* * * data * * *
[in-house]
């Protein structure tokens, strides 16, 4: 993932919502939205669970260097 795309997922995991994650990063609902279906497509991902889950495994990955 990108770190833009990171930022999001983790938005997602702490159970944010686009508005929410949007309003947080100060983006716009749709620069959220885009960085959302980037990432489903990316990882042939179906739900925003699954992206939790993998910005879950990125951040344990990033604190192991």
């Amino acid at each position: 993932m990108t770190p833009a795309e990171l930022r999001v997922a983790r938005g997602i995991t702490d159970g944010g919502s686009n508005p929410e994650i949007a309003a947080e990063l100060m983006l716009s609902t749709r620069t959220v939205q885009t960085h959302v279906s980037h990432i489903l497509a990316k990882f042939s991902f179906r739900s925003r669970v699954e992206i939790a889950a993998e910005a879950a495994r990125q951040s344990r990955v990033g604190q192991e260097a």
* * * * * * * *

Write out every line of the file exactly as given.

[in-house]
């Protein structure tokens, strides 16, 4: 993932919502939205669970260097 795309997922995991994650990063609902279906497509991902889950495994990955 990108770190833009990171930022999001983790938005997602702490159970944010686009508005929410949007309003947080100060983006716009749709620069959220885009960085959302980037990432489903990316990882042939179906739900925003699954992206939790993998910005879950990125951040344990990033604190192991």
């Amino acid at each position: 993932m990108t770190p833009a795309e990171l930022r999001v997922a983790r938005g997602i995991t702490d159970g944010g919502s686009n508005p929410e994650i949007a309003a947080e990063l100060m983006l716009s609902t749709r620069t959220v939205q885009t960085h959302v279906s980037h990432i489903l497509a990316k990882f042939s991902f179906r739900s925003r669970v699954e992206i939790a889950a993998e910005a879950a495994r990125q951040s344990r990955v990033g604190q192991e260097a």